Welcome to CBE’s Library

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A Christian pastor and national trainer on strategies to prevent and end situations of domestic violence within faith communities reflects on the most frequently asked question he receives from male clergy and congregation members. He also challenges the commonly held notion that males have been granted special divine privileges to assume headship over females.

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Many know the story of Queen Esther from the Bible. However, often our own culture and struggles can lead us to “discover” lessons that are not part of the text, or miss important details that are. Often in churches, Esther becomes obscured to the point where this brave woman who was mightily used by God becomes passively subject to the decisions of men. For example, a marriage book released recently by a popular pastor and his wife used the story of Esther to promote obedience to one’s husband, contrasting disobedient Queen Vashti with a “submissive” Esther. Is submission to one’s husband truly the lesson of this narrative?

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“Most likely to become a pastor.” I was embarrassed, really. How could I be voted that? Sure, I volunteered a lot, but out of everyone in our conservative, non-denominational high school youth group, why me? I was a girl—a quiet girl with no framework for becoming a pastor.

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A massive amount of ink has been spilled in analyzing the decline in male participation in the American church. Even as the number of women leaving the church rises, you can find countless articles pointing to a variety of root causes for the dearth of men. Many blame the “feminization” of the church. Some fault the church for not engaging men’s sense of adventure enough; others suggest that men in our culture have developed a lazy streak.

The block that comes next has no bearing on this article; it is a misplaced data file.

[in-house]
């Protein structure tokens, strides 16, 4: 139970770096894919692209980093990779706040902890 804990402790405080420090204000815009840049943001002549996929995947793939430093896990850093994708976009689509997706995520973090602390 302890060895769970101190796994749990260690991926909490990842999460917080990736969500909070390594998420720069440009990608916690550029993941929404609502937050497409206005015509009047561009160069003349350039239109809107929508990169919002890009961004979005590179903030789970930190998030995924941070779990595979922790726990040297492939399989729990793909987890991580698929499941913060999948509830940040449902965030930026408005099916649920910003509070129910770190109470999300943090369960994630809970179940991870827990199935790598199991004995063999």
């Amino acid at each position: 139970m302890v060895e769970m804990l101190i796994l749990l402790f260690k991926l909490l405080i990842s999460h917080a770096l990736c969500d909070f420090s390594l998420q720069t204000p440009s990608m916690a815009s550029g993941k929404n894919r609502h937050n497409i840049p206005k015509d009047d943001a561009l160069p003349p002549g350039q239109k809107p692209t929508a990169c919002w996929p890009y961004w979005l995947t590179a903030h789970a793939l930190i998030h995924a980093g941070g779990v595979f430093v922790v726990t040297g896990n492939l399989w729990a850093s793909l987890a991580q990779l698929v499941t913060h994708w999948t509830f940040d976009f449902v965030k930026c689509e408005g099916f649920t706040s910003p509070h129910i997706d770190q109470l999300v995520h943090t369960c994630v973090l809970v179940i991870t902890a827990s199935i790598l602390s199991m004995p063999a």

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Instead of allowing fairy tales to reinforce gender stereotypes, Christians can use them as an opportunity to show girls how they can live out the calling of all followers of Christ to follow in his footsteps.

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Here are 5 practices of a church culture that seeks to empower and invest in women, based on what I’m learning through current experience and being graciously taught about the church’s largely unheeded role in the development of women.

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It first came up in my theology class. My professor read aloud 1 Timothy 2:11–12 (for some reason he failed to read the verses above or below) and claimed that there was no solid evidence that this verse was intended only for a particular cultural context. Instead, it was applicable to all churches at all times. I then asked about women who feel that preaching is their spiritual gift, women who feel a deep desire to be pastors. He nodded his head at me and asserted, “Well, that is why it is important to understand spiritual gifts as really just roles in the church we participate in. With this understanding, we can see that women simply have different roles in the church.”

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Early on the first day of the week, while it was still dark, I came to the tomb. I came alone in that time before dawn, when fear and doubt get the best of us, and when God seems farthest away. 

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One woman shares a story about her everyday encounters with racism and sexism and the double bind women of color experience. She also explores how we can see one another as God’s image bearers, regardless of race or sex.

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One woman’s story about experiencing sexual abuse and sexism in the #ChurchToo, and how learning about consent from Jesus can show us how to reclaim our God-given bodily agency and have healthy relationships.

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